Communication cards can be developed for multiple purposes. A card may have a variety of labels that can be attached with Velcro to complete a sentence, such as “Please guide me to the (insert the name of a store or business)” or “I would like to order (insert a food item).” In Seattle, people who are visually impaired can flag buses by using tools in which the number of the bus is inserted into a clear plastic sleeve. FIGURE 1. Tag for a specific purpose. 
Along the top of the card are columns saying 'NO TRACK YET; TRACK 1; TRACK 2; TRACK 3; 
TRACK 4.'  Below the columns are instructions saying 'Please move the paper clip to the track 
number of the next departing train, and 
return the card to me. 

Thank you. I am deaf and blind.'

Examples of Tools Created for Specific Purposes FIGURE 2. Example of a fill-in-the-blanks card.



Keep the Communication Simple and Focused

Effective Strategies for Interaction With the Public

In addition to knowing how to communicate with the uninitiated public, people who are deaf-blind need to know how to interact with them: how to get someone’s attention; how to assert their needs. Probably the most common problem that occurs when interacting with the public is for the person who is deaf-blind to assume that the other person knows they are deaf-blind and knows how to help and communicate with them. When other people do not act as expected, the person who is deaf-blind often assumes it is because those people are rude or do not like people who are deaf-blind. They do not realize that the people have no ability to interpret this typical situation properly. People who are deaf-blind sometimes begin to mistrust the public and avoid traveling when and where they must interact with other people. Understanding the following principles for successful interaction can help people who are deaf-blind interact effectively: Figure 3. The current street-crossing card of the Helen Keller National Center for Deaf-Blind Youths and Adults. Actual size is 8 in. x 4 in.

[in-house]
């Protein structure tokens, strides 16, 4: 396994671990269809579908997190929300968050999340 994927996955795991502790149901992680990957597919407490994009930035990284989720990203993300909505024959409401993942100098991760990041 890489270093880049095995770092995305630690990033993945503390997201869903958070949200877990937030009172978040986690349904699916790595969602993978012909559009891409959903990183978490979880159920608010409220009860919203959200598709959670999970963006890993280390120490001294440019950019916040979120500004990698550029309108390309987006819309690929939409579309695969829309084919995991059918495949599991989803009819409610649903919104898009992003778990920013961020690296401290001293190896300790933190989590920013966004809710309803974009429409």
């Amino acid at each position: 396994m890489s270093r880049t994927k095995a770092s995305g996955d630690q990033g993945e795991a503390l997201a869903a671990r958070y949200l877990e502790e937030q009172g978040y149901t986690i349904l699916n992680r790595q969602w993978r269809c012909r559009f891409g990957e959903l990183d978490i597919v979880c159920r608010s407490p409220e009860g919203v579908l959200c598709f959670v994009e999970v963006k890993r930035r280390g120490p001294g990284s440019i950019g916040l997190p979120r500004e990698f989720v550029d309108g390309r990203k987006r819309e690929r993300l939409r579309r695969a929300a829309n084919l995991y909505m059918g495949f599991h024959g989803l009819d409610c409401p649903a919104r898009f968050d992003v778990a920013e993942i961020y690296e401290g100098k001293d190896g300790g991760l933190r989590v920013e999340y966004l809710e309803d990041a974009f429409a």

The card has a drawing of one person guiding another, and says: 'Please help me to -- CROSS STREET -- TAP ME -- IF YOU CAN HELP -- I am deaf and blind.' Getting the Public’s Attention

To communicate effectively with the public, people who are deaf-blind need to get people’s attention and convey that they want to communicate or receive assistance. To do this, it is best for them to stand where they are most visible and where others are likely to be, at locations such as a bus stop or store entrance. More people are likely to be at street corners than at midblock. People who are deaf-blind should make certain not to stand behind a bush or pole where they cannot be seen. They can use an electronic travel aid to recognize when people are passing, go into stores or businesses to find people to help, or perhaps even approach people’s homes, if they are not concerned about the safety of doing this.

Having gotten people’s attention, travelers who are deaf-blind must make it clear that they want assistance, or the public will simply pass by (Sauerburger & Jones, 1997). The following strategies may be effective for this purpose: Building Backup and Fail-Safe Tools

A fail-safe strategy is one that reliably informs the user when techniques are not working; a backup plan handles situations when the original strategy does not work or unpredictable situations occur. Developing several ways to communicate and interact increases the probability of a successful interaction. Devising backup procedures for the various situations that may arise puts decision making into the hands of the individual who is deaf-blind. Incorporating them into travel plans may circumvent frustrating and unsuccessful experiences and give the traveler confidence and security.

Conclusion